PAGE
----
On a sunny afternoon, I expected to turn left at a red light. My cat eagerly awaited me, my stomach growled with impatience and quite frankly, my bed was calling my name. No one comes between me and my urgent need to get home ASAP. Besides it was Friday, and freedom was just around the corner. Little did I know I would sit through the light four more times before actually turning, because a wreck had taken place on the next street directly in front of my house. The tension grew and suddenly it happened: That awkward moment when you totally flip your shit in traffic. 

One New Years Resolution mentioned working on road rage. While the blame usually falls on my father for his short temper… my street for the horrible traffic… and stupid drivers for lacking common sense, the time has come to accept the problem at hand. No one is to blame but myself. During the last 6 months, I’ve consciously considered unique and creative ways to reduce road rage. Next, you will find tips and suggestions apart from the typical “Count to 1o” and “breath deep” bullshit.

1. Awareness

before you speak think

Road rage often thrives in autopilot mode. It’s easy to blame others in traffic for mishaps leading to your reaction if you fail to realize how rampant the problem’s become. Taking note of how frequently road rage happens not only holds you accountable but also creates awareness. An Anger Log documenting the date, time, and severity of the incident proves useful, because one must identify the problem if he or she expects to solve it.

In addition, remembering to pause before the explosion reduces tension. This worked for me! As a driver cut me off and I began to blurt out sarcastic obscenities, I paused. Who is this individual? Sure, he looks like a douche, but maybe there’s a reason he’s in a hurry? What if he’s experiencing an emergency? Empathy is a powerful tool. A gap proceeded between the incident and the trigger. Before I knew it, my ability to think before reacting sharpened.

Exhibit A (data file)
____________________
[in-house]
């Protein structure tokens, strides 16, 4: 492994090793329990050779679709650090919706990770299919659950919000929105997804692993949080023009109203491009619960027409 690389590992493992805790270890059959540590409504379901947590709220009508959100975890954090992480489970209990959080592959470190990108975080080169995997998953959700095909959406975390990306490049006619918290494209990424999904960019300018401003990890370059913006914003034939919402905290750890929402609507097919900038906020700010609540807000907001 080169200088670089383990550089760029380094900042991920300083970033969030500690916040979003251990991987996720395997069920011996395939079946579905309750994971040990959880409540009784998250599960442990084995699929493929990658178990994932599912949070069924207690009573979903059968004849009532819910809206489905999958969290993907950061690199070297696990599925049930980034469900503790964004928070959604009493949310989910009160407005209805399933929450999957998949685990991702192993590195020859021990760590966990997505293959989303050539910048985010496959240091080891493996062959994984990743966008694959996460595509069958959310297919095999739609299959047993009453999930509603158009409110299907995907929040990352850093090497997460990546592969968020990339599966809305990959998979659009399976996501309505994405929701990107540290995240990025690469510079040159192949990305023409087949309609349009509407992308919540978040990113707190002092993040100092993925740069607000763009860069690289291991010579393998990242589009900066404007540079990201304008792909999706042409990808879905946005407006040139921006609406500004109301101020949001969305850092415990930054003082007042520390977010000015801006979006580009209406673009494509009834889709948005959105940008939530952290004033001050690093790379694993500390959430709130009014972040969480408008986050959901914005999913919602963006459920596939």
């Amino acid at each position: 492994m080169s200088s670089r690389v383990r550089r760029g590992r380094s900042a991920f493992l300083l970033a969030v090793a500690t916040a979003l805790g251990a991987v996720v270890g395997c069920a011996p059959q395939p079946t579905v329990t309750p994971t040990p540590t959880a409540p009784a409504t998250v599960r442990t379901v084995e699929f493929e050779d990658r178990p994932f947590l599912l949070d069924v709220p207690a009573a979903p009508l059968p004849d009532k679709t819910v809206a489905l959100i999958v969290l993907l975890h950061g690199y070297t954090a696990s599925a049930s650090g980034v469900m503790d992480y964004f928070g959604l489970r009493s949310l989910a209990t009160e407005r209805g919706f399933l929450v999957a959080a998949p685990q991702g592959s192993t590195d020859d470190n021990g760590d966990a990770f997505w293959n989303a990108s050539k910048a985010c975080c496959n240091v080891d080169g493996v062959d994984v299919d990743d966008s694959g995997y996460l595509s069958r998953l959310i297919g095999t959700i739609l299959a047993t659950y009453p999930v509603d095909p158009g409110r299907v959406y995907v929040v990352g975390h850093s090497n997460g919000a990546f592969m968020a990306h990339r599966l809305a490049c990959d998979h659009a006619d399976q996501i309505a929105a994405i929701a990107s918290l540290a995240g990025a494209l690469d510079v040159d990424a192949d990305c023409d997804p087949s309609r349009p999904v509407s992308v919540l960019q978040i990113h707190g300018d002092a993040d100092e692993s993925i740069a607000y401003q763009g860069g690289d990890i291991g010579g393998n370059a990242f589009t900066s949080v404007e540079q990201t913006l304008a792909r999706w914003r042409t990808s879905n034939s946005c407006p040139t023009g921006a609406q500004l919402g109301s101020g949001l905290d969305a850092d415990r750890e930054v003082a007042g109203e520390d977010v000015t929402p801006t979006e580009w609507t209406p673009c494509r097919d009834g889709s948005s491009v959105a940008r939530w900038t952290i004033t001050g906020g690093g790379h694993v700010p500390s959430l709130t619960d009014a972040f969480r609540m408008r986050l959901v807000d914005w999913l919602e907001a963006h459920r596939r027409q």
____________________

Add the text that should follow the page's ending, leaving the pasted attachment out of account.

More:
2. Listen to something besides music.


Rap and Metal exacerbate negative feelings behind the wheel. Sure, it’s fun to crank the bass or scream along with Every Time I Die, but feeling riled up doesn’t make me feel happy. What I’ve learned is… listening to TED Talks alleviates aggressive behaviors as a distraction, while rap and metal unfortunately piss me off. Identifying triggers lets you know what to avoid; now, I only listen to those tunes at home.

Educational discussions (such as TED Talks) and Pod Casts divert attention from the pains of driving. As a Social Worker who performs 5-8 home visits daily, learning in the car provides a great source of joy. Other recommendations include NPR, How Stuff Works and even Guided Meditations.

3. Bubbles!!!


A recent idea led to quite a bit of fun in traffic, contagious and humorous to say the least. When a driver stopped at the red light I expected to run right behind him, I felt my blood begin to boil. Timeliness is next to Godliness in my book, so I despise being late to home sessions. Frantically, I searched around the car for something to calm me down, reached under the seat and grabbed the bubbles. But it would be stingy to keep the fun to myself, so I rolled down all the windows as they glided majestically between cars throughout traffic. A few smiles in the vehicle next to me spread across the driver and passenger’s faces. One guy even honked and waved at me, laughing. So, rather than cave to such negative, impatient emotions, always take the opportunity to turn a negative situation into a positive one!

In conclusion, my road rage may never dissipate completely. Identifying triggers certainly helps, but ultimately change takes dedication and time. Any other suggestions in regards to road rage are appreciated!